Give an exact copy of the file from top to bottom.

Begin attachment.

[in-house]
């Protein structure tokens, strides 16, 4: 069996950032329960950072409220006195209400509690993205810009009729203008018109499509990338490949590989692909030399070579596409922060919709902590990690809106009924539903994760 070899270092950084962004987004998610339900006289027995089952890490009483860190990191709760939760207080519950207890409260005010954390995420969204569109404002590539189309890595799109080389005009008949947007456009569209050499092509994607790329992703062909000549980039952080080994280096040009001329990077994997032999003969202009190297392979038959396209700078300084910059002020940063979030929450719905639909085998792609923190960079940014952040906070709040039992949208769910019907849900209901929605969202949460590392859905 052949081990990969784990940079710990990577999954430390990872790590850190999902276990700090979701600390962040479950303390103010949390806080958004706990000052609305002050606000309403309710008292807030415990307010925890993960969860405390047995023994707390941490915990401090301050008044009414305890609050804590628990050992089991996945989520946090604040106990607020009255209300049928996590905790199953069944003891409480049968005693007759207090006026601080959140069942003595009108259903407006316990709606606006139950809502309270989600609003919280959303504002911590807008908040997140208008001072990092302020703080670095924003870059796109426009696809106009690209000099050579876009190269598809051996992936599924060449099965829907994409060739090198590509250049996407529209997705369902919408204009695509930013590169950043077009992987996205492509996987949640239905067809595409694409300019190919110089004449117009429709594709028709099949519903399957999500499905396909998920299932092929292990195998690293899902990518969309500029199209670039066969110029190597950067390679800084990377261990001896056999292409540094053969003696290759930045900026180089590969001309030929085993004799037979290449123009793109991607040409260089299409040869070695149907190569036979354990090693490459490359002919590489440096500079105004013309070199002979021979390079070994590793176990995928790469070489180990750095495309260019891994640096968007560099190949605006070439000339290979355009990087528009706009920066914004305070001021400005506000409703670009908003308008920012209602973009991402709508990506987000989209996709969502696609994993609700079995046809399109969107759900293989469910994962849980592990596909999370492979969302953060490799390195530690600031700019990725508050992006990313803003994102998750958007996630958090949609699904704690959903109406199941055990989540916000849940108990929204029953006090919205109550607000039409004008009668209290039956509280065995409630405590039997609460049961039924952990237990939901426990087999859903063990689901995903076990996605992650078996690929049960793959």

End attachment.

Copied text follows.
[in-house]
């Protein structure tokens, strides 16, 4: 069996950032329960950072409220006195209400509690993205810009009729203008018109499509990338490949590989692909030399070579596409922060919709902590990690809106009924539903994760 070899270092950084962004987004998610339900006289027995089952890490009483860190990191709760939760207080519950207890409260005010954390995420969204569109404002590539189309890595799109080389005009008949947007456009569209050499092509994607790329992703062909000549980039952080080994280096040009001329990077994997032999003969202009190297392979038959396209700078300084910059002020940063979030929450719905639909085998792609923190960079940014952040906070709040039992949208769910019907849900209901929605969202949460590392859905 052949081990990969784990940079710990990577999954430390990872790590850190999902276990700090979701600390962040479950303390103010949390806080958004706990000052609305002050606000309403309710008292807030415990307010925890993960969860405390047995023994707390941490915990401090301050008044009414305890609050804590628990050992089991996945989520946090604040106990607020009255209300049928996590905790199953069944003891409480049968005693007759207090006026601080959140069942003595009108259903407006316990709606606006139950809502309270989600609003919280959303504002911590807008908040997140208008001072990092302020703080670095924003870059796109426009696809106009690209000099050579876009190269598809051996992936599924060449099965829907994409060739090198590509250049996407529209997705369902919408204009695509930013590169950043077009992987996205492509996987949640239905067809595409694409300019190919110089004449117009429709594709028709099949519903399957999500499905396909998920299932092929292990195998690293899902990518969309500029199209670039066969110029190597950067390679800084990377261990001896056999292409540094053969003696290759930045900026180089590969001309030929085993004799037979290449123009793109991607040409260089299409040869070695149907190569036979354990090693490459490359002919590489440096500079105004013309070199002979021979390079070994590793176990995928790469070489180990750095495309260019891994640096968007560099190949605006070439000339290979355009990087528009706009920066914004305070001021400005506000409703670009908003308008920012209602973009991402709508990506987000989209996709969502696609994993609700079995046809399109969107759900293989469910994962849980592990596909999370492979969302953060490799390195530690600031700019990725508050992006990313803003994102998750958007996630958090949609699904704690959903109406199941055990989540916000849940108990929204029953006090919205109550607000039409004008009668209290039956509280065995409630405590039997609460049961039924952990237990939901426990087999859903063990689901995903076990996605992650078996690929049960793959």